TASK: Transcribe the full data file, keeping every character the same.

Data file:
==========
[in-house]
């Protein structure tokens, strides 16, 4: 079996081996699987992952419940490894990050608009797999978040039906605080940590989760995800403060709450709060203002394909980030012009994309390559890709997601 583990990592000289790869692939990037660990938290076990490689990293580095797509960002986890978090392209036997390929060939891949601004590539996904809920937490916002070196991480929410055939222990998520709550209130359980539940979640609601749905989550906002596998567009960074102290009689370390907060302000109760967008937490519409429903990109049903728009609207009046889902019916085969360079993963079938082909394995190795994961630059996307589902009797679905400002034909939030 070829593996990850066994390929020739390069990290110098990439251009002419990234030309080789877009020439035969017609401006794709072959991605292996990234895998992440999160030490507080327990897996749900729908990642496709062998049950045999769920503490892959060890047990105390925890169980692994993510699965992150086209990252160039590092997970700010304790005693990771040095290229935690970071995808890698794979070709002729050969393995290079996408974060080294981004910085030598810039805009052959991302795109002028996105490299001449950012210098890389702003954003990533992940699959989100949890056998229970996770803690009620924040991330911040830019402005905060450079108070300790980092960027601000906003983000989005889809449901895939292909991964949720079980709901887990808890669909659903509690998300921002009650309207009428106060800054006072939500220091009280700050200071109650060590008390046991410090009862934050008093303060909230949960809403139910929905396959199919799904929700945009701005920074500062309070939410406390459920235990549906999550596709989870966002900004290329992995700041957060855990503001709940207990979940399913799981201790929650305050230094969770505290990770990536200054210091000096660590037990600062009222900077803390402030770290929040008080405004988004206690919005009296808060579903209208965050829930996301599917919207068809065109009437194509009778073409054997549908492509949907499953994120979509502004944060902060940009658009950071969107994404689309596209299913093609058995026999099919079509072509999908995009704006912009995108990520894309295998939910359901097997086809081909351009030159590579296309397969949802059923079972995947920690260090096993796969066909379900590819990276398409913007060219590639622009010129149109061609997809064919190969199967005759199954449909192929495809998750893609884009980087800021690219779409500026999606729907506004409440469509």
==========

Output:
[in-house]
């Protein structure tokens, strides 16, 4: 079996081996699987992952419940490894990050608009797999978040039906605080940590989760995800403060709450709060203002394909980030012009994309390559890709997601 583990990592000289790869692939990037660990938290076990490689990293580095797509960002986890978090392209036997390929060939891949601004590539996904809920937490916002070196991480929410055939222990998520709550209130359980539940979640609601749905989550906002596998567009960074102290009689370390907060302000109760967008937490519409429903990109049903728009609207009046889902019916085969360079993963079938082909394995190795994961630059996307589902009797679905400002034909939030 070829593996990850066994390929020739390069990290110098990439251009002419990234030309080789877009020439035969017609401006794709072959991605292996990234895998992440999160030490507080327990897996749900729908990642496709062998049950045999769920503490892959060890047990105390925890169980692994993510699965992150086209990252160039590092997970700010304790005693990771040095290229935690970071995808890698794979070709002729050969393995290079996408974060080294981004910085030598810039805009052959991302795109002028996105490299001449950012210098890389702003954003990533992940699959989100949890056998229970996770803690009620924040991330911040830019402005905060450079108070300790980092960027601000906003983000989005889809449901895939292909991964949720079980709901887990808890669909659903509690998300921002009650309207009428106060800054006072939500220091009280700050200071109650060590008390046991410090009862934050008093303060909230949960809403139910929905396959199919799904929700945009701005920074500062309070939410406390459920235990549906999550596709989870966002900004290329992995700041957060855990503001709940207990979940399913799981201790929650305050230094969770505290990770990536200054210091000096660590037990600062009222900077803390402030770290929040008080405004988004206690919005009296808060579903209208965050829930996301599917919207068809065109009437194509009778073409054997549908492509949907499953994120979509502004944060902060940009658009950071969107994404689309596209299913093609058995026999099919079509072509999908995009704006912009995108990520894309295998939910359901097997086809081909351009030159590579296309397969949802059923079972995947920690260090096993796969066909379900590819990276398409913007060219590639622009010129149109061609997809064919190969199967005759199954449909192929495809998750893609884009980087800021690219779409500026999606729907506004409440469509």